Sunday, July 22, 2007


I love warm weather. Here in Maryland that means an abundance of tan girls dressed in skinny tank tops and short skirts. And if my email's inbox is any indication, it also marks the arrival of stupid chain letters imploring us to boycott gas stations because the price of gas is starting to rise.

For the record, the message I got today reads: "DON'T PUMP GAS ON MAY 15TH!" and I've received it from no less than a half-dozen people, over half of whom I don't even know.

Ahhh... I love the smell of unbridled idiocy in the morning. Unfortunately, though, these people are hardly alone. In fact, it's virtually impossible to go to work or out to a bar on the weekend without hearing people complaining about rising gas prices.

As with any other good, fluctuations in gas prices indicate little more than simple supply and demand. As Thomas Sowell wrote in 2005, "With the economies of huge nations like China and India developing more rapidly, now that they have freed their markets from many stifling government controls, more oil is being demanded in the world market and there are few new sources of supply."

And according to Larry Kudlow, "Rising gas prices and home values represent the forces of good, not evil."

I have several good friends who are in the market for a new house, and the prevailing mindset among many is that it's just "too expensive" to build one. In Southern Maryland, it's not uncommon to have to spend $400,000 for a three bedroom, two bathroom house on half an acre of non-waterfront land. Certainly this is not cheap. But it would behoove us to realize that this is a good problem to have, considering some alternatives. Rising prices reflect growth and prosperity, not poverty. In my hometown of Olean, New York, low land values are indicative of a depressed economy and little to no economic growth. I know where I'd rather live.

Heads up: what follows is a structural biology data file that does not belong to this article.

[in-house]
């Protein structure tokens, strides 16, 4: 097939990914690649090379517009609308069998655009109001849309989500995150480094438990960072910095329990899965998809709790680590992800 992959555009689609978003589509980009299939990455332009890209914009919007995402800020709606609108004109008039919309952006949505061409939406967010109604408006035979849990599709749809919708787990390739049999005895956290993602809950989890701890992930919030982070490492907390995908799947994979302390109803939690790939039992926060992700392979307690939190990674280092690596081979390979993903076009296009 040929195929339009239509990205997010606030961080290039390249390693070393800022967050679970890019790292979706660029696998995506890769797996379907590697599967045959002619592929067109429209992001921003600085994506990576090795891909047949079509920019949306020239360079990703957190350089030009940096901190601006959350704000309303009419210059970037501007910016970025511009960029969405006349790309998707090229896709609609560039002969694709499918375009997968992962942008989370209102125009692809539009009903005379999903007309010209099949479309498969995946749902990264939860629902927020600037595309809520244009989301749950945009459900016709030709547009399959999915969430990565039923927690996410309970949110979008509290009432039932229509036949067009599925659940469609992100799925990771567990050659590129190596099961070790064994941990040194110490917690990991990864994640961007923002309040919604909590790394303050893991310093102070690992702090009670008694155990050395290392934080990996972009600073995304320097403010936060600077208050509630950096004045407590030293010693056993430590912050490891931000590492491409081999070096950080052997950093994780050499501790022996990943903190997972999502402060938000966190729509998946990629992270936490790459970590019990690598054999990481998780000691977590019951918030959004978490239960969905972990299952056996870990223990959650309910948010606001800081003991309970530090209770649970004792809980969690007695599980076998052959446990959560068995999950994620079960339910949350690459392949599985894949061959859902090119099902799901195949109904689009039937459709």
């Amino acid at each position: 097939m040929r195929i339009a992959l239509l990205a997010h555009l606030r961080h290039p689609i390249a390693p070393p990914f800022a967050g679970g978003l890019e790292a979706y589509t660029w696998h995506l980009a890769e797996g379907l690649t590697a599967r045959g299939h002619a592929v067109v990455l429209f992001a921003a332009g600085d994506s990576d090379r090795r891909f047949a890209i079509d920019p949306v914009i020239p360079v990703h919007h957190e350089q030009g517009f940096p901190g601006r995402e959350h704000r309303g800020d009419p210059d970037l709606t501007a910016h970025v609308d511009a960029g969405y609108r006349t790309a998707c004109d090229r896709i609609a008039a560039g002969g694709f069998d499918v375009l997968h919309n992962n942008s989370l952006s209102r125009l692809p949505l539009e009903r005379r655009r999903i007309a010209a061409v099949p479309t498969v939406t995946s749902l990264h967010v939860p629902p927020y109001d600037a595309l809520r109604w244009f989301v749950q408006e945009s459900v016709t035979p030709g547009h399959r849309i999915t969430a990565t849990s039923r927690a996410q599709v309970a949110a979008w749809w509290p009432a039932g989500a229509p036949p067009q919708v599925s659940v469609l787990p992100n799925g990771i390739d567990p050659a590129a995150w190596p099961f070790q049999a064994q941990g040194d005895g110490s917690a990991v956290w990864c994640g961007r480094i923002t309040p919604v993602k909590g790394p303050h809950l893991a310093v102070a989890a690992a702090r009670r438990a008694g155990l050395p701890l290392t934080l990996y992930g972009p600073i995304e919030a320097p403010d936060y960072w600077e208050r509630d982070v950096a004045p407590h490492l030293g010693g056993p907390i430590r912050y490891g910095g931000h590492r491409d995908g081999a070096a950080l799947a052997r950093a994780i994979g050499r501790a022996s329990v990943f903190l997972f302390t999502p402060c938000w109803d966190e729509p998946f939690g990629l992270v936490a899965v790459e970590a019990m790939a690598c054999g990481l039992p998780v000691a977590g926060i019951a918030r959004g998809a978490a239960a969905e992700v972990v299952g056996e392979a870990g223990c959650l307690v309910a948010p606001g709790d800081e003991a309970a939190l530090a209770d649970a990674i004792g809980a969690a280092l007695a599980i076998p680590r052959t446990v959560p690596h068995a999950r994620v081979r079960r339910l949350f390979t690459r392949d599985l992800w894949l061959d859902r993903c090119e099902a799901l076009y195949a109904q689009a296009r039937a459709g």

But back to gas prices. Let's do a little comparative analysis to see if the oil barons really are just raping us at the pump.

A friend and I were at the Tiki Bar recently. While standing on the pier we overheard a guy complaining that he had to pay $2.49 a gallon to fill his tank (it's now around $2.89 and sure to continue rising). Funny thing is, he spent at least $3.00 on the Yuengling he had in his hand.

I couldn't help but realize that at $2.49 per gallon, the man spent less than 2 cents per ounce for the gas, given that one gallon equals 128 ounces. Interestingly, he never lamented the fact that he'd just dropped 25 cents per ounce for his can of beer.

How about wine? It's not abnormal for many couples to go out to dinner once a week. How many will order a $4.00 glass of wine? At about 5 ounces per glass, that's a whopping 80 cents an ounce!

Or perhaps a vodka tonic is more your style. A drink containing merely one ounce of Grey Goose vodka will run you at least five bucks in any restaurant or bar. That's right, that's five bucks an ounce.

And on and on we could go.

People are free to boycott gas stations if they choose, but it doesn't necessarily mean they understand the economic factors that drive prices. And these are most likely the same people who would empower the government to impose price controls if their little schemes to lower prices themselves don't work to their satisfaction.

That countries like China and India are turning more and more to capitalism is undeniably a good thing, both economically and politically. But if we expect a government to find a solution to a "problem" it's incapable of solving, we'll surely get what we wish for and be ever the worse off for it.

Government can and should do nothing -- unless of course that means lowering its own taxes that drive up gas prices, or combating the political hysteria preventing an increase in our own oil production, which merely limits supply and drives up prices in the first place.

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